This week, You’re the Cure volunteers across Texas joined forces to plan for the upcoming Texas legislative session and learn about childhood obesity and grocery access.
Grassroots Action Team Meets in Austin
The Austin Grassroots Action Team (GAT) is the action-oriented volunteer group that works in support of American Heart Association (AHA) policy issues in the Austin area. On Tuesday, December 16, this group met downtown to celebrate the holidays and get ready to kick off the New Year with a bang! Pkaye Washington, Chair of the Austin GAT, opened the meeting. Guest speaker Joy Casnovsky, of the Sustainable Food Center in Austin, explained the issue of food access specific to Texas and spoke about the origins and current projects of the Sustainable Food Center. Joy illuminated how the efforts of the Voices for Healthy Kids Texas Campaign could impact grocery access at the state level, prompting great questions and a vibrant exchange of ideas between the volunteers.
The other volunteers in attendance included John Murphy, Natalie Smith, Beth Wilde, Nitakuwa Barrett, Claire Contreras, Brittany Eck, and Marcy Wilson. AHA staff in attendance included Voices for Healthy Kids Texas Campaign team members Savonne Caughey, Joel Romo, and Stephanie Haskell, and Grassroots Advocacy team members Vanessa Fuentes and Brian Bowser.
Vanessa reviewed the AHA’s Texas public policy agenda for the next legislative session. Savonne gave an overview on obesity in Texas and the Voices for Healthy Kids policy areas aimed at reversing childhood obesity, and outlined the Voices for Healthy Kids Texas Campaign focus on improving grocery access for Texans and the potential impact it could have on public health. The group was very excited about the campaign’s focus and discussed possible stakeholders and collaborations, ideas for promoting the campaign, possible allies, and potential ways that the GAT could help. The meeting wrapped up with an AHA grassroots update, focusing on action alerts and upcoming Advocating For Heart Days during the next legislative session.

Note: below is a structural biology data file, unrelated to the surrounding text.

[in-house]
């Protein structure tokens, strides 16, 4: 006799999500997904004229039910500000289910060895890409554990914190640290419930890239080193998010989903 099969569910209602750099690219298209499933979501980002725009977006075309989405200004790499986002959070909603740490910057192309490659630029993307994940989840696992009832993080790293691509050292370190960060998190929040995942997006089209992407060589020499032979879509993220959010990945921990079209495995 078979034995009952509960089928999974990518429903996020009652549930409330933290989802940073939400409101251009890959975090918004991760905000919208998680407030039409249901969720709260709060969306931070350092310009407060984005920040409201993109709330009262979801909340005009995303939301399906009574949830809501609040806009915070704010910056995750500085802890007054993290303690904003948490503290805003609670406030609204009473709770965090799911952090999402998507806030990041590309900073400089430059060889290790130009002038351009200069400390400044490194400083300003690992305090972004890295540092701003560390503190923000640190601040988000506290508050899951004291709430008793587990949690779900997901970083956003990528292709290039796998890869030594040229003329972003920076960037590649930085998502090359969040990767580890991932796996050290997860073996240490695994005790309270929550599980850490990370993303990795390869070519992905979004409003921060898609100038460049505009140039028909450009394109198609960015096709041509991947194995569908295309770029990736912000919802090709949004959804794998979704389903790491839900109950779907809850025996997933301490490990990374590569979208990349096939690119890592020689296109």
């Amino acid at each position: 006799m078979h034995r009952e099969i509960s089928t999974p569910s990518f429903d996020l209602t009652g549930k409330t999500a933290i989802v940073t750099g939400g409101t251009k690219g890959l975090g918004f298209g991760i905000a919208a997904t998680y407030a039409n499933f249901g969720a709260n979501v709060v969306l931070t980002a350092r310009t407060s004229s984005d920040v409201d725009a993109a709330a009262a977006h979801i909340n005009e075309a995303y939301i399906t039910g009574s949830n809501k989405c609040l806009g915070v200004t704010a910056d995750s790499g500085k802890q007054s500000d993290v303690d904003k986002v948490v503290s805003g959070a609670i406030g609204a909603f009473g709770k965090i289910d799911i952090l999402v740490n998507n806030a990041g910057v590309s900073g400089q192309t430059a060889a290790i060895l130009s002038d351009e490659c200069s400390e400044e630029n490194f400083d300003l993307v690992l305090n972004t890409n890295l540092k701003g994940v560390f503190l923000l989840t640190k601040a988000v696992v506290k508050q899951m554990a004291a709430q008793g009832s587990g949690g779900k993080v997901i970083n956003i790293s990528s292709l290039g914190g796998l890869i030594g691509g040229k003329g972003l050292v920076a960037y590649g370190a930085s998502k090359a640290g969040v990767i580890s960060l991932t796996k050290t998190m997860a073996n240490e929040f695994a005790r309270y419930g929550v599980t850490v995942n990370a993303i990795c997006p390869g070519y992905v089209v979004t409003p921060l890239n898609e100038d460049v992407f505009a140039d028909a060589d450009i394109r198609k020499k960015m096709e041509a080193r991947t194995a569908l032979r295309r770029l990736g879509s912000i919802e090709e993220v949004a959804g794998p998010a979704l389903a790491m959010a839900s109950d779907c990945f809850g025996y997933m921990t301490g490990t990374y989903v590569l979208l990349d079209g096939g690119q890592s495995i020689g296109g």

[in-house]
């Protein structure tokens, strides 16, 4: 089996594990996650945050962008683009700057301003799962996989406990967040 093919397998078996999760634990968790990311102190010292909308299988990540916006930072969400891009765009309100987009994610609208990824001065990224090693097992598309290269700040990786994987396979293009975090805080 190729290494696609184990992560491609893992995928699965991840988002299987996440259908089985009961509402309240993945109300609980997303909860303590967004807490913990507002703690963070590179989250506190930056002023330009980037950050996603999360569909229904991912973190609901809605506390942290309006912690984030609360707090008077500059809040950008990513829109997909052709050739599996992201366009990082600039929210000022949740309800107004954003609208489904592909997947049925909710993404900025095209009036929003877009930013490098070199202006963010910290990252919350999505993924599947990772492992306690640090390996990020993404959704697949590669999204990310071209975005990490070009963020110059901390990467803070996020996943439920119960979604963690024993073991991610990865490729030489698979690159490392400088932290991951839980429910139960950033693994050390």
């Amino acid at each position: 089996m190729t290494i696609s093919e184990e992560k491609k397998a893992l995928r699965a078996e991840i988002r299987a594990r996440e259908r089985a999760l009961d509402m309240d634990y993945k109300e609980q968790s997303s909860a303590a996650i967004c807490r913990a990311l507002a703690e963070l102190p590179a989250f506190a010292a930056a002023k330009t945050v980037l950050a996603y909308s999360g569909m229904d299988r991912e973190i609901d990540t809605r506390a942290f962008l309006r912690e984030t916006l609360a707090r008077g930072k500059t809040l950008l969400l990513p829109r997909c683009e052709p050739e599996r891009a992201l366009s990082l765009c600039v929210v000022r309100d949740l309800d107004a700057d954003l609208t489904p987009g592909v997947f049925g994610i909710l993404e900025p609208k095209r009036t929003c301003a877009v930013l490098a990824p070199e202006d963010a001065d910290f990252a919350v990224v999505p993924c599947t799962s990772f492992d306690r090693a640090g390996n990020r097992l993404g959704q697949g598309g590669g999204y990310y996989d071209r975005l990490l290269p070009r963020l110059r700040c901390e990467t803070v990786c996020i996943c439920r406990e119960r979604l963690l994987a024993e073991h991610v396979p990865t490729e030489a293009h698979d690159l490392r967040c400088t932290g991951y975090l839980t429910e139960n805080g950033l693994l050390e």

Fort Worth Advocates Mingle at Meet & Greet
On Tuesday, December 16, the American Heart Association (AHA) SouthWest Affiliate Advocacy Team held a Meet & Greet for volunteers in downtown Fort Worth at the Renaissance Worthington Hotel. Most volunteers were attending their first You’re the Cure event ever! After the volunteers and staff were able to meet each other over light refreshments, Kelsey Bernstein, Local Policy Manager, introduced the Smoke-Free Workplaces campaign in Fort Worth and shared how the volunteers might become involved in that campaign. Then, Victoria Nelson, Grassroots Director for the Voices for Healthy Kids Texas Campaign, addressed the need for improved access to grocery stores in order to decrease childhood obesity in Texas. Volunteers, who had a variety of backgrounds but were all passionate about a smoke-free city and healthier food for children, were very receptive and were prompted to take further action.
Connie Kerr, a longtime volunteer from Arlington and a member of the State Advocacy Committee, shared how she is involved with the AHA, and her “why.” Since her family has been affected by heart disease, she wants to break that cycle through her efforts in advocacy to help everyone lead healthier lives. The volunteers present were inspired by Connie to take action with You’re the Cure in person, in addition to their online efforts.
Other You’re the Cure volunteers attending the meet & greet included Christine Wayles, Lauren Caldwell, Katrina Palmore, Vahista Ussery, Dr. Linda Battle, Ruma Brown, Alex and Mary Laverock, Alicia Yancey, Hunter Nelson, and Shawn Snell. Other AHA staff in attendance included Katie Sperry, Executive Director of the Tarrant County Division, and Linda Hudson and Sarah Bowen of the Tarrant County Division.
Dallas Volunteers Exchange Ideas over Dinner
On Wednesday, December 17, the American Heart Association (AHA) SouthWest Affiliate Advocacy Team held a Meet & Greet for volunteers in at the AHA Dallas Market office in Irving. The night started with mingling and conversations between volunteers who became fast friends over dinner. Attendees shared their “why” by posting sticky notes on the wall for all to see.